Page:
The number of Americans at risk of becoming so-called elder orphans, or seniors left isolated without a spouse, friends or children in the area, is on the rise, fueled by the huge wave of baby boomers entering their retirement years and more people living as singles later in life.

Nearly one in four Americans above age 65 is now in danger of becoming an elder orphan, according to the Institute for Family Studies in Charlottesville, Virginia. That’s a problem because while many have saved the money they need to live comfortably in retirement, they don’t have the right supports to help manage their lives as their mental and physical health declines.

Take the case of one widow living alone in Boulder, Colorado, who came up with a novel plan for handling her home and cherished possessions.

She wrote out her wishes on sticky notes, affixing hundreds of tiny labels to paintings, appliances and furniture, spelling out who would get what – or who wouldn't – and why.

“Everything that she owned had a Post-it note on it," remembers Paul DeLauro, manager of wealth planning at City National Bank, who at the time was part of a financial services team assigned to sort out the woman's estate after her death. “More often that not, it was a note of grievance: 'This is not going to my daughter – she was mean to me.’”  The problem with these sticky notes is that they don’t work legally, as they are not part of a will. Moreover, they can be torn off or moved to different items, or ignored completely. 

But even more troubling than this method of handling her estate, were the huge mistakes she made in her financial affairs near the end of her life.

“She was spending a fortune on healthcare that she was not getting,” DeLauro says. “She kept writing checks for a mortgage that had been paid off years before.”

This was not a case of mental illness, DeLauro says, rather just one glaring illustration of what can happen to elder orphans without the proper support team in place.

Experts say it is critically important for such individuals to take the right steps years ahead of time to build adequate support networks. Specifically, they need to surround themselves with a cast of able supporters – either trusted friends or paid professionals – who can help run their financial affairs, make medical decisions if they become incapacitated, and also meet basic social needs.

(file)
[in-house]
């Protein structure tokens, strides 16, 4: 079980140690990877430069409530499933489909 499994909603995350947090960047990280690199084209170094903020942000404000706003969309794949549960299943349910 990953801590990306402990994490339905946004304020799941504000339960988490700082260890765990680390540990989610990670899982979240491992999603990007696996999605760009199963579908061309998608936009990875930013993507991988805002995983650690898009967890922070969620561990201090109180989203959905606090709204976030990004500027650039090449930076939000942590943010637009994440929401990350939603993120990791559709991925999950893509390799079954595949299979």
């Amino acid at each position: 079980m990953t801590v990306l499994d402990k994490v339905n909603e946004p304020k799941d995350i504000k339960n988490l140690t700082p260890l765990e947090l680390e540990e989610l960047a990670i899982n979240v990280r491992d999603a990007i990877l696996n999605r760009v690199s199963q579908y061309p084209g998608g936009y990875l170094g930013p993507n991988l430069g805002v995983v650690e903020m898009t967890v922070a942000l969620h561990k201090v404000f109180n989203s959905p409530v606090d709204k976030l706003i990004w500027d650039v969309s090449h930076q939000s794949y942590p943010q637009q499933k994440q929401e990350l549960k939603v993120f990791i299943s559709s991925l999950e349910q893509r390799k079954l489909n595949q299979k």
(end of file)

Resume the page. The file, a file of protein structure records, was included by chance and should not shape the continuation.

People who mistakenly assume they will always be self-reliant can end up vulnerable to social isolation, loneliness and depression once their health starts to fail or they begin suffering mental confusion, notes Dr. Maria Torroella Carney, chief of geriatrics at the North Shore-LIJ Health System in Long Island, New York.

“People may have abilities that kept them independent, but that strength can be a hindrance at times,” Carney says. "You need to be proactive and prepare your future and create a plan for yourself. You should know what resources are available in the community where you live. There are senior programs,  and offices of aging, that are available, and you should reach out.”

Carney, who presented a widely publicized report on the elder orphan issue to the American Geriatrics Society in May, became particularly interested in the plight of isolated seniors after Hurricane Sandy devastated portions of the Atlantic seaboard in 2012.

“A lot of individuals in the shelters seemed to be older, living in areas that needed evacuation, and did not have a place to go to,” she says. Not much was even written on the subject, Carney says.

Financially, elder orphans are often at enormous risk – and not necessarily just from scam artists, says DeLauro.

More often, they simply lose the energy and acuity to keep track of their own affairs, DeLauro says. They make foolish moves or fail to exploit obvious financial opportunities.

They cheat themselves out of having the strongest possible income stream to help them live the way they want throughout their twilight years. For many of them, DeLauro says, achieving a high quality of life is “all about cash flow,” but they lose sight of the larger picture.

DeLauro recommends starting from a simple assumption: You will become feeble and confused. “And if you are wrong, thank God,” he says.

Then create a team to manage an overall wealth plan. Its first member should be a trusted financial planner or accountant. Typically, a banker, personal attorney and a real -estate expert also should be part of the inner circle, DeLauro says.

Working together to evaluate the entirety of an estate, the team can consider any number of decisions from a variety of angles.

“The danger is not just fraud,” DeLauro says. “It's that one person will fail to see an opportunity. You need eyes-on-target to make sure the client is well served.”

It's vital that the team meet at least once a year to review the wealth plan, DeLauro says. Over time, needs change. You might require nursing care. That getaway home in Palm Beach might no longer be useful, or maybe it should be sold or rented out.

The right planning creates peace of mind, he says.

“If you knew every year that a team of professionals had looked at your finances and said, ‘You're in great shape,’ it would help you feel good,” DeLauro says. “It would help eliminate the feeling of aloneness.”